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Open Access Highly Accessed Research article

Geophagy practices and the content of chemical elements in the soil eaten by pregnant women in artisanal and small scale gold mining communities in Tanzania

Elias C Nyanza1*, Mary Joseph2, Shahirose S Premji34, Deborah SK Thomas5 and Cynthia Mannion3

Author Affiliations

1 School of Public Health, Catholic University of Health and Allied Sciences, P.O. Box 1464, Bugando Area, Mwanza, Tanzania

2 Goodneighbours Tanzania, P.O. Box 33104, Dar es salaam, Boko Area, Kinondoni, Tanzania

3 Faculty of Nursing, University of Calgary, University of Calgary, 2500 University Drive, NW, Calgary, AB T2N 1 N4, Canada

4 Department of Community Health Sciences, Faculty of Medicine, University of Calgary, 3280 Hospital Drive NW, Calgary, AB T2N 4Z6, Canada

5 Department of Geography & Environmental Sciences, University of Colorado Denver, PO Box 173364, Denver, CO 80217-3364, USA

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BMC Pregnancy and Childbirth 2014, 14:144  doi:10.1186/1471-2393-14-144

Published: 15 April 2014

Abstract

Background

Geophagy, a form of pica, is the deliberate consumption of soil and is relatively common across Sub-Saharan Africa. In Tanzania, pregnant women commonly eat soil sticks sold in the market (pemba), soil from walls of houses, termite mounds, and ground soil (kichuguu). The present study examined geophagy practices of pregnant women in a gold mining area of Geita District in northwestern Tanzania, and also examined the potential for exposure to chemical elements by testing soil samples.

Method

We conducted a cross sectional study using a convenience sample of 340 pregnant women, ranging in age from 15–49 years, who attended six government antenatal clinics in the Geita District, Tanzania. Structured interviews were conducted in June-August, 2012, to understand geophagy practices. In addition, soil samples taken from sources identified by pregnant women practicing geophagy were analysed for mineral element content.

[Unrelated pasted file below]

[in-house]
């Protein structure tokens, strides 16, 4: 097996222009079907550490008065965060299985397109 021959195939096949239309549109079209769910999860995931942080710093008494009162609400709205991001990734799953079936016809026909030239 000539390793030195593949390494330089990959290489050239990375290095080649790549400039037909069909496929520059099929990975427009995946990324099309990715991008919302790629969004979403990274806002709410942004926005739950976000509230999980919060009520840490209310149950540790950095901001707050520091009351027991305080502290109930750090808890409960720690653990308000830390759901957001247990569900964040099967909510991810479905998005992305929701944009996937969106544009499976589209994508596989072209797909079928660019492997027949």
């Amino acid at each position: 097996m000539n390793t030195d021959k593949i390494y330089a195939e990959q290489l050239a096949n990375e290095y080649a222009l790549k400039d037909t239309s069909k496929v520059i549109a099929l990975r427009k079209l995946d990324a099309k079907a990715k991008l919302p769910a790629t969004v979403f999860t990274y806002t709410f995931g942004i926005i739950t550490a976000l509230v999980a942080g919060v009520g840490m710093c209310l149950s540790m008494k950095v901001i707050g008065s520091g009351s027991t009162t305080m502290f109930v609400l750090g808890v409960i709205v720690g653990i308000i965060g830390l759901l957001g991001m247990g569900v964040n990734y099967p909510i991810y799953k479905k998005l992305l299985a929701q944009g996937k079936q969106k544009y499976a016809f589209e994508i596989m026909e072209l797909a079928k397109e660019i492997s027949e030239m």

Results

Geophagy was reported by 155 (45.6%) pregnant women with 85 (54.8%) initiating the practice in the first trimester. A total of 101 (65%) pregnant women reported eating soil 2 to 3 times per day while 20 (13%) ate soil more than 3 times per day. Of 155 pregnant women 107 (69%) bought pemba from local shops, while 48 (31%) consumed ground soil kichuguu. The estimated mean quantity of soil consumed from pemba was 62.5 grams/day. Arsenic, chromium, copper, iron, manganese, nickel and zinc levels were found in both pemba and kichuguu samples. Cadmium and mercury were found only in the kichuguu samples. Based on daily intake estimates, arsenic, copper and manganese for kichuguu and copper and manganese for pemba samples exceed the oral Minimum Risk Levels designated by the U.S. Agency for Toxic Substance and Disease Registry.

Conclusion

Almost 50% of participants practiced geophagy in Geita District consistent with other reports from Africa. Both pemba and kichuguu contained chemical elements at varying concentration, mostly above MRLs. As such, pregnant women who eat soil in Geita District are exposed to potentially high levels of chemical elements, depending upon frequency of consumption, daily amount consumed and the source location of soil eaten.

Keywords:
Geophagy; Pica; Pregnancy; Chemical elements; Soil pollution; Arsenic; Mercury